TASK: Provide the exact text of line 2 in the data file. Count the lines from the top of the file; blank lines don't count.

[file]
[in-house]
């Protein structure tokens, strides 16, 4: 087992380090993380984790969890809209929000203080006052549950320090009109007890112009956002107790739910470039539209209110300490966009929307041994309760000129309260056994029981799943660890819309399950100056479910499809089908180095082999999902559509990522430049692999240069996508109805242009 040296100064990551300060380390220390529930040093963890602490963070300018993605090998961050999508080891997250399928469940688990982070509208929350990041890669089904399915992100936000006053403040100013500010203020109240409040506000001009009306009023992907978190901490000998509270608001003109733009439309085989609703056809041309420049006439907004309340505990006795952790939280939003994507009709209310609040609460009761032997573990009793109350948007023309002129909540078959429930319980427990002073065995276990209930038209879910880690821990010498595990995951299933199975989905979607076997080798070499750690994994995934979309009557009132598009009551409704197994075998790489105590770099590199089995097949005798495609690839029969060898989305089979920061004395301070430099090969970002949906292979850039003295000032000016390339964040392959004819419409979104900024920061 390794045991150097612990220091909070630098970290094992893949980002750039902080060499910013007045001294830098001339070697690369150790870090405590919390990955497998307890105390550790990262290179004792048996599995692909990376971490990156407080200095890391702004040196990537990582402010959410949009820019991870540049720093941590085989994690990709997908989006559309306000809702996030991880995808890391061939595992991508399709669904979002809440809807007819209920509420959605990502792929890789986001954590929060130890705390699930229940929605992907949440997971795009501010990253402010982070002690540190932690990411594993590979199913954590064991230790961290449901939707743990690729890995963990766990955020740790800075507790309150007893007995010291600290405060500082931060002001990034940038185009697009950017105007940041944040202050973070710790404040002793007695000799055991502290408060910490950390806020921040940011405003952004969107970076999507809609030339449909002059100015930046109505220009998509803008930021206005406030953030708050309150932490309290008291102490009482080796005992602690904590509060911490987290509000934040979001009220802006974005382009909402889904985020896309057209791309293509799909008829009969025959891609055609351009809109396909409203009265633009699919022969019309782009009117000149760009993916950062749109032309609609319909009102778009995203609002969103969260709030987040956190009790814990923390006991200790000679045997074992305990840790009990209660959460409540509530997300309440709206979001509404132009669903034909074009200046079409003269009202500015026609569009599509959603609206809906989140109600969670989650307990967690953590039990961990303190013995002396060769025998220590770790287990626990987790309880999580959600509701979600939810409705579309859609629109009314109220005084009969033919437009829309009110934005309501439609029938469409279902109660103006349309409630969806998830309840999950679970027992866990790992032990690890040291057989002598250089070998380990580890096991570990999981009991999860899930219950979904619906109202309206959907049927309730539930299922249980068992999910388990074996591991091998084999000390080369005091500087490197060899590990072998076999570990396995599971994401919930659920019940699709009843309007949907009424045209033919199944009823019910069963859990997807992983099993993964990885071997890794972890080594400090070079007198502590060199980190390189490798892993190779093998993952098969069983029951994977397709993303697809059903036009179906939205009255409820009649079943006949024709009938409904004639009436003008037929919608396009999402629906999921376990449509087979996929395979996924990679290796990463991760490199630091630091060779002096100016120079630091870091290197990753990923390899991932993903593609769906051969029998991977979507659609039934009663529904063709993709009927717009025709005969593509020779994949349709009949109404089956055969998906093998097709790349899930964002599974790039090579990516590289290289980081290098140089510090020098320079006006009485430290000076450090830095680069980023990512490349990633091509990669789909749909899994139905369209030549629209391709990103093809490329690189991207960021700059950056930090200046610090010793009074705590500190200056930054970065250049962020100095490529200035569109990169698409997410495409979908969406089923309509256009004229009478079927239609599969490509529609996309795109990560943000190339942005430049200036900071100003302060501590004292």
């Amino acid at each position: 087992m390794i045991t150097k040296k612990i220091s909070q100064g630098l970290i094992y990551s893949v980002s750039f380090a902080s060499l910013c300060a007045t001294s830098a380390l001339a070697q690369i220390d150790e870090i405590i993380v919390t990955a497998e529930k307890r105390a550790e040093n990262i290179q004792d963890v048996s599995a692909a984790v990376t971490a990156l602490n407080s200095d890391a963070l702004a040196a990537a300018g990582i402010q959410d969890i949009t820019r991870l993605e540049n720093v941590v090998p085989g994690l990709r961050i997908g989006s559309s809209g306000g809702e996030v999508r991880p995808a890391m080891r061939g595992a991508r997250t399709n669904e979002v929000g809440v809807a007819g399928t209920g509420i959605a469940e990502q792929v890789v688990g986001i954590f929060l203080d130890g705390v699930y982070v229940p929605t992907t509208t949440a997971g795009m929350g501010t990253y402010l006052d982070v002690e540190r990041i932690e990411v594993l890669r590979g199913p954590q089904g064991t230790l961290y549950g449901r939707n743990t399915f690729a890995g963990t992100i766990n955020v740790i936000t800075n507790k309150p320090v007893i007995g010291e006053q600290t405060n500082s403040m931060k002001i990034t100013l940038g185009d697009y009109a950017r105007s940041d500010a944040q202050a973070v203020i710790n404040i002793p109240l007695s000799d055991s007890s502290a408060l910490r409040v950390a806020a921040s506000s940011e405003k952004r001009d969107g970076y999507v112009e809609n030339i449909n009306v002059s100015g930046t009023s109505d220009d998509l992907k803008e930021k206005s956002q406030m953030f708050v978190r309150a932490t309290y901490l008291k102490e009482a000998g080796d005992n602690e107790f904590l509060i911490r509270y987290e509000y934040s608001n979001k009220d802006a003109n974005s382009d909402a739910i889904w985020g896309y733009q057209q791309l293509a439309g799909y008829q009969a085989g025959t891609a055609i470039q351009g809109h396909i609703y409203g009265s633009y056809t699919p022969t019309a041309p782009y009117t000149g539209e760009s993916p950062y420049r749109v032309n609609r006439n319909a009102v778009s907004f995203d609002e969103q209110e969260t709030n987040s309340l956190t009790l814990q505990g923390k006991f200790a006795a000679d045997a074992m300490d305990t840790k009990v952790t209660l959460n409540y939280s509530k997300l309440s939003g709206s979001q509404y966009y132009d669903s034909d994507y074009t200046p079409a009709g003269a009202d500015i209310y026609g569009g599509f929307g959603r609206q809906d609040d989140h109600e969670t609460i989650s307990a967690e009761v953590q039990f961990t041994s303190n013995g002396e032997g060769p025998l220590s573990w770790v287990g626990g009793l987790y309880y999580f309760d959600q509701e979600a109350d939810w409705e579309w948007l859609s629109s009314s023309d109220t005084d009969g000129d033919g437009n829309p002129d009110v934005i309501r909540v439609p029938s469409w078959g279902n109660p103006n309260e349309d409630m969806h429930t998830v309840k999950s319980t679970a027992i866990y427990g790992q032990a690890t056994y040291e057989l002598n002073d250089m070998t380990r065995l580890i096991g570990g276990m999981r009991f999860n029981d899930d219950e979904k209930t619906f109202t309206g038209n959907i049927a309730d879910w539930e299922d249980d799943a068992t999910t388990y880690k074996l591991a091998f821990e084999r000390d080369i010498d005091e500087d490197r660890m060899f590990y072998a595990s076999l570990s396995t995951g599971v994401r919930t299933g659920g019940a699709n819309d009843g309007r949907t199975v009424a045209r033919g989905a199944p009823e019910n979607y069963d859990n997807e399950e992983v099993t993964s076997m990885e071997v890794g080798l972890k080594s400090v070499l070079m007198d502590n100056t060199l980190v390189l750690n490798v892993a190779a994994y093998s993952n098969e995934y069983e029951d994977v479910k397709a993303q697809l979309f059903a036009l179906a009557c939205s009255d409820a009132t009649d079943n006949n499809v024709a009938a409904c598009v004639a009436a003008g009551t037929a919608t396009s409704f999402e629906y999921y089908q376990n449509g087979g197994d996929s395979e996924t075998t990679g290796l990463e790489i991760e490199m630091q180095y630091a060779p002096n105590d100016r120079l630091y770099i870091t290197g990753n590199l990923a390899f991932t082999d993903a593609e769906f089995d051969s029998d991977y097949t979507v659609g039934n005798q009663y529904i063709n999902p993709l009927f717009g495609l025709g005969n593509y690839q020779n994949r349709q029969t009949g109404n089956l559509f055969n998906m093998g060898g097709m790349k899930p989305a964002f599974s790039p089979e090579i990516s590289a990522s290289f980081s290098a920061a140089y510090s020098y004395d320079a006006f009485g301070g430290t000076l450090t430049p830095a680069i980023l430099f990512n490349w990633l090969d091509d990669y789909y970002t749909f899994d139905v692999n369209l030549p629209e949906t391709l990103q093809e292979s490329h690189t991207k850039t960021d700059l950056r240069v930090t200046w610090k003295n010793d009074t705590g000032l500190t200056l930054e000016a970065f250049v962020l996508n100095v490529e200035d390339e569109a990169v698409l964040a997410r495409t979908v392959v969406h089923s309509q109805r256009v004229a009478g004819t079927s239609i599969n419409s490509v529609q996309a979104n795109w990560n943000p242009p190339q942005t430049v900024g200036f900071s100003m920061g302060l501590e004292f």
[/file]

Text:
């Protein structure tokens, strides 16, 4: 087992380090993380984790969890809209929000203080006052549950320090009109007890112009956002107790739910470039539209209110300490966009929307041994309760000129309260056994029981799943660890819309399950100056479910499809089908180095082999999902559509990522430049692999240069996508109805242009 040296100064990551300060380390220390529930040093963890602490963070300018993605090998961050999508080891997250399928469940688990982070509208929350990041890669089904399915992100936000006053403040100013500010203020109240409040506000001009009306009023992907978190901490000998509270608001003109733009439309085989609703056809041309420049006439907004309340505990006795952790939280939003994507009709209310609040609460009761032997573990009793109350948007023309002129909540078959429930319980427990002073065995276990209930038209879910880690821990010498595990995951299933199975989905979607076997080798070499750690994994995934979309009557009132598009009551409704197994075998790489105590770099590199089995097949005798495609690839029969060898989305089979920061004395301070430099090969970002949906292979850039003295000032000016390339964040392959004819419409979104900024920061 390794045991150097612990220091909070630098970290094992893949980002750039902080060499910013007045001294830098001339070697690369150790870090405590919390990955497998307890105390550790990262290179004792048996599995692909990376971490990156407080200095890391702004040196990537990582402010959410949009820019991870540049720093941590085989994690990709997908989006559309306000809702996030991880995808890391061939595992991508399709669904979002809440809807007819209920509420959605990502792929890789986001954590929060130890705390699930229940929605992907949440997971795009501010990253402010982070002690540190932690990411594993590979199913954590064991230790961290449901939707743990690729890995963990766990955020740790800075507790309150007893007995010291600290405060500082931060002001990034940038185009697009950017105007940041944040202050973070710790404040002793007695000799055991502290408060910490950390806020921040940011405003952004969107970076999507809609030339449909002059100015930046109505220009998509803008930021206005406030953030708050309150932490309290008291102490009482080796005992602690904590509060911490987290509000934040979001009220802006974005382009909402889904985020896309057209791309293509799909008829009969025959891609055609351009809109396909409203009265633009699919022969019309782009009117000149760009993916950062749109032309609609319909009102778009995203609002969103969260709030987040956190009790814990923390006991200790000679045997074992305990840790009990209660959460409540509530997300309440709206979001509404132009669903034909074009200046079409003269009202500015026609569009599509959603609206809906989140109600969670989650307990967690953590039990961990303190013995002396060769025998220590770790287990626990987790309880999580959600509701979600939810409705579309859609629109009314109220005084009969033919437009829309009110934005309501439609029938469409279902109660103006349309409630969806998830309840999950679970027992866990790992032990690890040291057989002598250089070998380990580890096991570990999981009991999860899930219950979904619906109202309206959907049927309730539930299922249980068992999910388990074996591991091998084999000390080369005091500087490197060899590990072998076999570990396995599971994401919930659920019940699709009843309007949907009424045209033919199944009823019910069963859990997807992983099993993964990885071997890794972890080594400090070079007198502590060199980190390189490798892993190779093998993952098969069983029951994977397709993303697809059903036009179906939205009255409820009649079943006949024709009938409904004639009436003008037929919608396009999402629906999921376990449509087979996929395979996924990679290796990463991760490199630091630091060779002096100016120079630091870091290197990753990923390899991932993903593609769906051969029998991977979507659609039934009663529904063709993709009927717009025709005969593509020779994949349709009949109404089956055969998906093998097709790349899930964002599974790039090579990516590289290289980081290098140089510090020098320079006006009485430290000076450090830095680069980023990512490349990633091509990669789909749909899994139905369209030549629209391709990103093809490329690189991207960021700059950056930090200046610090010793009074705590500190200056930054970065250049962020100095490529200035569109990169698409997410495409979908969406089923309509256009004229009478079927239609599969490509529609996309795109990560943000190339942005430049200036900071100003302060501590004292």